Government briefs

Jul.July 01, 2012 07:00 AM

Aqueduct Convention Center plan falls through

Aqueduct race track

Plans for Genting to build a $4 billion convention center and casino in Queens have fallen through, Governor Andrew Cuomo said last month. Genting, a Malaysian company that opened a gaming “racino” at the Aqueduct racetrack in October, had planned a 3.8 million-square-foot facility in Queens to replace Manhattan’s Jacob K. Javits Center. Cuomo said he’s discussing plans for a convention center and casino with other companies, however. Next year, the state legislature will send voters a constitutional amendment that would allow Las Vegas–style casinos in New York.


Freddie Mac: Mortgage rates hit record low

The average interest rates on 15- and 30-year fixed mortgages hit record lows last month. The average interest rate on a 15-year mortgage fell below 3 percent, to 2.97, for the first time ever, while the average rate for a 30-year loan dropped to 3.75 percent, hitting its lowest point since the long-term mortgages were instituted in the 1950s. In part because of these low rates, refinancing now accounts for some 78 percent of residential mortgage activity, according to the Mortgage Bankers Association.


Zoning changes for DoBro to “rationalize” parking

Marty Markowitz

The city’s Department of City Planning has proposed zoning changes that would reduce the number of parking spots required for new Downtown Brooklyn residential buildings in an effort “to better reflect actual parking demand,” Crain’s reported. Last month, the city sent the proposed amendment to Brooklyn Community Board 2 and Brooklyn Borough President Marty Markowitz for review. Developers are currently required to build four parking spaces for every 10 residential units, which has driven up costs and caused a surplus of parking spaces in many buildings, according to Crain’s. City Planning proposed requiring only two parking spots for every 10 units and eliminating parking minimums in buildings that include affordable housing. The public would also be able to park in unused residential parking garages on an hourly or daily basis, rather than just weekly or monthly. “Our goal is to rationalize parking requirements for Downtown Brooklyn,” commissioner Amanda Burden said. The city has said that it is also considering changes for other neighborhoods in Brooklyn and Queens.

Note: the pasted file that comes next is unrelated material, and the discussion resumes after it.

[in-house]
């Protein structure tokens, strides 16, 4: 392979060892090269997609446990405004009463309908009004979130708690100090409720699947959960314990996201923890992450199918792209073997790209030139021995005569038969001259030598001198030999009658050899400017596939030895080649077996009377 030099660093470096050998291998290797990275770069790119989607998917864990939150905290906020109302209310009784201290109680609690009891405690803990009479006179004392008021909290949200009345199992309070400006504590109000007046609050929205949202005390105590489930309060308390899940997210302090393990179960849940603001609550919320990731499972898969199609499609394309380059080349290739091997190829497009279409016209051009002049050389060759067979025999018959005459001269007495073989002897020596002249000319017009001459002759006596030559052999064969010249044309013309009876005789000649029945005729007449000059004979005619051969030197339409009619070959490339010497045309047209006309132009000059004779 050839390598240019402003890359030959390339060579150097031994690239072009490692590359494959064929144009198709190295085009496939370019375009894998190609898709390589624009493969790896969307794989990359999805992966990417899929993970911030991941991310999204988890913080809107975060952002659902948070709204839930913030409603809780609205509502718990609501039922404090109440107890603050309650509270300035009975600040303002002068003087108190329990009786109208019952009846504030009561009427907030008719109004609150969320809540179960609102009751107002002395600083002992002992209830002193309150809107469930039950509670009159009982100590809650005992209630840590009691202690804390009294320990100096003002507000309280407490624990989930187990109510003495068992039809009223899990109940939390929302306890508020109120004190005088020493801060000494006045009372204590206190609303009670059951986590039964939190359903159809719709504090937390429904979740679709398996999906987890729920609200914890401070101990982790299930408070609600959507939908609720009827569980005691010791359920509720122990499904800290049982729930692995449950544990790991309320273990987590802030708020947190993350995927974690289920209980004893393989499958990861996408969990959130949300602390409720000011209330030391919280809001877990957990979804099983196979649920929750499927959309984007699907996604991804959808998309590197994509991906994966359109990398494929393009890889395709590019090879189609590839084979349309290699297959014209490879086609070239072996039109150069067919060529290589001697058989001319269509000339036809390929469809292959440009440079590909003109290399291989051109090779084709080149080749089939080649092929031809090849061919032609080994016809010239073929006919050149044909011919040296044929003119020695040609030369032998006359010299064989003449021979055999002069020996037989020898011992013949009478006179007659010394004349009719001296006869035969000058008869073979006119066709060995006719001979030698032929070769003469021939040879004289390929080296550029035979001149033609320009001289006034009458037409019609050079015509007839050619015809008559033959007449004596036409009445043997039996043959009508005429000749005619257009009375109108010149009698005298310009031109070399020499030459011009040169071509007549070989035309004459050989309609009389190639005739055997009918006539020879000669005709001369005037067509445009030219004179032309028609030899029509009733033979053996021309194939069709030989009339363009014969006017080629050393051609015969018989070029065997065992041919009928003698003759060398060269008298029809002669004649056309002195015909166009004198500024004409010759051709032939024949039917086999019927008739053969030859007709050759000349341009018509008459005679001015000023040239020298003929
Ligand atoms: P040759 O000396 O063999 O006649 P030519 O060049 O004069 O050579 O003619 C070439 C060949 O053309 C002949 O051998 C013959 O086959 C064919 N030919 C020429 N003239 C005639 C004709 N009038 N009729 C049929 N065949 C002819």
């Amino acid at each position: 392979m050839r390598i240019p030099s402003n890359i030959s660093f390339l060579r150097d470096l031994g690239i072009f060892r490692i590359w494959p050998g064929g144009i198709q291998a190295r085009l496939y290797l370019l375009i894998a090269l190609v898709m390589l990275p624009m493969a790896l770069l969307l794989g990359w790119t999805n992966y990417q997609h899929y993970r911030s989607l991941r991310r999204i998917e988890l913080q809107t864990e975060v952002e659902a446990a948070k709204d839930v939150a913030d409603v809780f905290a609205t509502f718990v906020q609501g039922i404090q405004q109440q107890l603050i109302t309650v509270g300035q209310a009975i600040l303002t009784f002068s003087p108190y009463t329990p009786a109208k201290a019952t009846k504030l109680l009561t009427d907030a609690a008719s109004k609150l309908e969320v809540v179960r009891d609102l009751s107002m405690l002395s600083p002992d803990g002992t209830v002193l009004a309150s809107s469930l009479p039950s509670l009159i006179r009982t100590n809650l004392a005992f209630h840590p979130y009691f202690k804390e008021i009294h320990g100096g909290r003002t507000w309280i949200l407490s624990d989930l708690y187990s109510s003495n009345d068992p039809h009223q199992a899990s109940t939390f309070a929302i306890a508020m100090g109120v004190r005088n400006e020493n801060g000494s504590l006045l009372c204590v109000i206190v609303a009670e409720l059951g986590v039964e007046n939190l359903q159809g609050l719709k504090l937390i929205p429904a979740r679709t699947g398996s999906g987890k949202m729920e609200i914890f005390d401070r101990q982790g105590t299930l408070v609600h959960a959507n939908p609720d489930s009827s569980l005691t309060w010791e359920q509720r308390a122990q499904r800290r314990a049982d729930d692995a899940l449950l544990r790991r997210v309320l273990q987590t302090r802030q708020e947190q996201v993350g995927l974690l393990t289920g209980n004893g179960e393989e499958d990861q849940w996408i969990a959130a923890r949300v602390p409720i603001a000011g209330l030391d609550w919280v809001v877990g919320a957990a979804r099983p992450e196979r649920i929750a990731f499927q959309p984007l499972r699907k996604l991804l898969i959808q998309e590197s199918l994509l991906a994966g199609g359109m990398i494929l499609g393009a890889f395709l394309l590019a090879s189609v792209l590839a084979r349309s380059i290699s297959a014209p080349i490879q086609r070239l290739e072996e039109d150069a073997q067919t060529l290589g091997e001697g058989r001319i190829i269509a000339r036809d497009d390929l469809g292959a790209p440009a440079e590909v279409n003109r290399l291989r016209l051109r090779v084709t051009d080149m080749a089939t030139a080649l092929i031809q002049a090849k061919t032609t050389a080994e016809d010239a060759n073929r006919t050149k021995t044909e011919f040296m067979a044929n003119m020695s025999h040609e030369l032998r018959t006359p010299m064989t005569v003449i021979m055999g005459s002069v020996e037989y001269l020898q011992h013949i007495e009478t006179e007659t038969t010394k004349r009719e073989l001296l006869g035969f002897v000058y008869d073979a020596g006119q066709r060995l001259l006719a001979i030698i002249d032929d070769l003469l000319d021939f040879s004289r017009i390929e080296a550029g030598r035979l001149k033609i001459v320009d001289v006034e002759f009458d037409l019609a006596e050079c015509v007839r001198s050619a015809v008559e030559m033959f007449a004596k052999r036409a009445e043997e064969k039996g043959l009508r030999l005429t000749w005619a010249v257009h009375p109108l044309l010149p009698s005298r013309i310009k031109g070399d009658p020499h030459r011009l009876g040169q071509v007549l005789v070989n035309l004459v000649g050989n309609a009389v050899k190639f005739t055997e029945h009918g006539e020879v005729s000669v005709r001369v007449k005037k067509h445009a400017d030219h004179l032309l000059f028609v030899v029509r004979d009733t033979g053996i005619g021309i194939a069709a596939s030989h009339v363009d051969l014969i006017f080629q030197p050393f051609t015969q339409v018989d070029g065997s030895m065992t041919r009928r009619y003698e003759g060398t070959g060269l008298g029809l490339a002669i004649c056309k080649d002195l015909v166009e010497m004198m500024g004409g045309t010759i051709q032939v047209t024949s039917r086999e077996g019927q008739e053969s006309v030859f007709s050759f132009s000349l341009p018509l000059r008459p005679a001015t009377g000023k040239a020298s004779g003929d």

City begins online lottery for affordable housing

Richmond Place

The city for the first time last month began allowing residents to submit applications for affordable housing online, the New York Times reported. Would-be residents seeking to live in two new developments — the Westwind Houses at 45 East 131st Street in East Harlem and Richmond Place in Queens — can now submit applications via a new website: The site will expand this fall to include all new affordable housing development projects in the city. The city currently receives about 160,000 applications each year for about 4,000 affordable units, which usually sell or rent at below-market rates. Applicants, who must meet certain income requirements to qualify, are selected via lottery. Until now, applicants have had to complete a paper application and mail it to the developer of each building they were interested in applying for. With the new system, however, users can use the same application to enter multiple lotteries.  But for now at least, paper applications will still be accepted.

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